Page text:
“Wow! That is also the toughest thing I’ve ever heard. I mean $25/month is not enough for me to go out eat somewhere or do anything fun.”
This was a reply I received on Facebook where someone asked the question, “What have you sacrificed to accomplish debt freedom?”
I posted to say that one of our sacrifices on our journey to paying off over $150,000 of debt was to give ourselves only $25/month each for “fun” money. This would include things like going out to eat, buying things we didn’t need, etc.
Quick Marriage Money Tip (part of the reason we NEVER fight about money)
I strongly believe that the model of assigning dedicated spending allowances for each spouse allows for each person to have control over something (that really doesn’t matter to begin with) that the other person can’t say shit about.
If she wants to buy $50 of yarn, it’s none of my business. Likewise, if I want to buy the latest PS4 game for hours of mindless entertainment, NONE YA! This is almost like an extension of personal space and has contributed greatly to our ability to get along about money matters. If you are mature enough in your relationship to understand the value of personal space, then you will probably see the value of this little budget tip. If you are interested in learning more about setting boundaries, I’d highly recommend you check out this book, Boundaries.
Click here to pick up a copy of Boundaries for yourself. I do receive a commission for this. Thanks, and I hope you learn as much as I did!
It sounds crazy, and it certainly wasn’t easy! I do remember some days I would think to myself, “I don’t have to do this. I make just as much (or more) money as these people (who are mocking me). I can afford what they can afford.”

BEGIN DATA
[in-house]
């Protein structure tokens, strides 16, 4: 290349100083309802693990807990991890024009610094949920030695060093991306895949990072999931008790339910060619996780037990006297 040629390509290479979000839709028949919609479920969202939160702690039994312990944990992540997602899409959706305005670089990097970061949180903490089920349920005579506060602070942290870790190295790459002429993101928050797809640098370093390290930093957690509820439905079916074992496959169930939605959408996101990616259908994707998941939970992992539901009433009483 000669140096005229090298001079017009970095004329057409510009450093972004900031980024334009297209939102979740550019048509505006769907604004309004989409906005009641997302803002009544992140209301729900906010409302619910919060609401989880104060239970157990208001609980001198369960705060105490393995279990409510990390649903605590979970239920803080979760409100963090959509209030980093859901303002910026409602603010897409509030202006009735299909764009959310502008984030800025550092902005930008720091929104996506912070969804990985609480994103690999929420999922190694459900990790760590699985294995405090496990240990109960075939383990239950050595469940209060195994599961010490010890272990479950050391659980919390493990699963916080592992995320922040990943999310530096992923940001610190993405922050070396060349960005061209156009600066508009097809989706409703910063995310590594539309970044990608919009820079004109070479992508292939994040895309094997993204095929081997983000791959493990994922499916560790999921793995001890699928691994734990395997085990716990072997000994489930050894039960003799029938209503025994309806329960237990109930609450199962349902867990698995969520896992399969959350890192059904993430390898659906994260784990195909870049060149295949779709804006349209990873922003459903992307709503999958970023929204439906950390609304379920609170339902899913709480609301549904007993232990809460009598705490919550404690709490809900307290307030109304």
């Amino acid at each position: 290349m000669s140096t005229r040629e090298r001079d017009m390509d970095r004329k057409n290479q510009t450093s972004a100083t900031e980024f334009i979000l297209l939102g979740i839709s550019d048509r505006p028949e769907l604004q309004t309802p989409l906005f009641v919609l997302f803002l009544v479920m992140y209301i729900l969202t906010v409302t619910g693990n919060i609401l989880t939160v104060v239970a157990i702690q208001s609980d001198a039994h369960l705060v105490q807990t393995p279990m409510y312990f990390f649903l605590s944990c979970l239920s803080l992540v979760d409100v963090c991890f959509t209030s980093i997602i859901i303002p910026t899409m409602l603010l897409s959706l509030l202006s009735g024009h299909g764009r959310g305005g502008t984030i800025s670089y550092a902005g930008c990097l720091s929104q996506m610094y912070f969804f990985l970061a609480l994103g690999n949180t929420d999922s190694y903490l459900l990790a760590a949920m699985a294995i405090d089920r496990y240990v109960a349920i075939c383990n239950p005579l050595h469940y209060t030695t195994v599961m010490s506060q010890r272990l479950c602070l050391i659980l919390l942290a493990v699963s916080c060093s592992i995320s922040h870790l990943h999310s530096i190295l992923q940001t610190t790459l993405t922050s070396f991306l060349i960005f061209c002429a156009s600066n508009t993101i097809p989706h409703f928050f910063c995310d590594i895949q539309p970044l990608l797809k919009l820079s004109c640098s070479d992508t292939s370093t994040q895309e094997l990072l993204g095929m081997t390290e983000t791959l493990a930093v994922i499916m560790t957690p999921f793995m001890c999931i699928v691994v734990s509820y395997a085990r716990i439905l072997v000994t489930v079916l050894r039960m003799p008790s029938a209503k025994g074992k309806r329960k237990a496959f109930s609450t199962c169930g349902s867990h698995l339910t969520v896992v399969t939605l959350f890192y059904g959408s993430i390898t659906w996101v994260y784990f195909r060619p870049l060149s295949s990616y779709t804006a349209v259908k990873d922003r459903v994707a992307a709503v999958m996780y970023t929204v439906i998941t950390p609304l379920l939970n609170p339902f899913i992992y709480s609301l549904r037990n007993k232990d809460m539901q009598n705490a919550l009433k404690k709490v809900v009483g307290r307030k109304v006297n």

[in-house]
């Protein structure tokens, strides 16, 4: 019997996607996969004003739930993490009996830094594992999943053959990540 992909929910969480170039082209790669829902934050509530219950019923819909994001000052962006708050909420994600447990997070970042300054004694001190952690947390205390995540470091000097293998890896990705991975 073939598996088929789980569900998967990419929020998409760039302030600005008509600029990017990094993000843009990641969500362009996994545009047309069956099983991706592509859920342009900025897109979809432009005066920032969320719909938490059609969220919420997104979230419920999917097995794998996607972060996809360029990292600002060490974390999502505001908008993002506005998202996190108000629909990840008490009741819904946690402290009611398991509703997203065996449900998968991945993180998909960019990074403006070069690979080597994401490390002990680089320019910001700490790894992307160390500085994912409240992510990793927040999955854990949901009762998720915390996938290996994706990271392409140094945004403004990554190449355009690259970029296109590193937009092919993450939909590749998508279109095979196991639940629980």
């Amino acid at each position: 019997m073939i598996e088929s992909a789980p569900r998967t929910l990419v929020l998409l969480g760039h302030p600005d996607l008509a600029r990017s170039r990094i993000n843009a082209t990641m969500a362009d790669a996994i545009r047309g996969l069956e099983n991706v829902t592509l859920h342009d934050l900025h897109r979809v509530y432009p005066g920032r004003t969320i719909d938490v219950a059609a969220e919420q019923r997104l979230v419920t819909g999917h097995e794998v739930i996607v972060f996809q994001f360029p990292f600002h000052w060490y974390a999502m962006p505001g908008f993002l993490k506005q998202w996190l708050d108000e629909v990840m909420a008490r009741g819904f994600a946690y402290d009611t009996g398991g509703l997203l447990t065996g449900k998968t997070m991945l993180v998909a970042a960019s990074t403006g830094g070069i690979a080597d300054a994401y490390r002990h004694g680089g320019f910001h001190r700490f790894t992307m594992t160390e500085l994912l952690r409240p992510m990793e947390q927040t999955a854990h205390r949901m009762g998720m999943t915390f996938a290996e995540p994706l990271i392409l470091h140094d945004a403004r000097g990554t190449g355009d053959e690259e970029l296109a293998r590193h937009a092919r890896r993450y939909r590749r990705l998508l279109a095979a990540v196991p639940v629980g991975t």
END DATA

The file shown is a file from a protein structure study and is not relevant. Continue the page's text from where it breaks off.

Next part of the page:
In hindsight, sticking to my strict routine and budget was easily one of the best decisions I have ever made.
So…How much should you budget?
I know it’s difficult (trust me, I’ve been there), but I really do think that you can go as low as $25-50 per month, depending on the cost of living in your area. Try to think of it as a way to get out of your comfort zone and enjoy life more.
Something we have discovered over time is that there is a correlation between how long an activity takes and how much that activity costs.
Typically, the more time something takes, the cheaper it will be…for example, going to the park and reading, playing frisbee, or going for a walk would be cheaper; while going to dinner or to see a movie would be more expensive.
So if you feel like the Facebook poster above, then maybe consider brainstorming activities which take a bit more time (and get you out of the house).
What did my spending look like post-debt freedom?
Well, my spending budget has fluctuated, and it largely depended on how stressed out I was with my job. Typically, the more stressed I felt, the more money I felt like spending on toys. From a numbers perspective, my spending budget has ranged from $125 to $300 per month at some points.
More recently, I have taken it back down to $50 per month because we are actually saving about 50% of our take-home pay so that we can start investing into real estate. Here’s the actual breakdown of our current discretionary spending:
Total “Fun” Money: $120
My Spending: $50
Her Spending: $50
What about you?
How much are you budgeting to spend each month for “wants”? Do you have a difficult time, and what are you learning about yourself and your lifestyle as you progress along the path to debt freedom?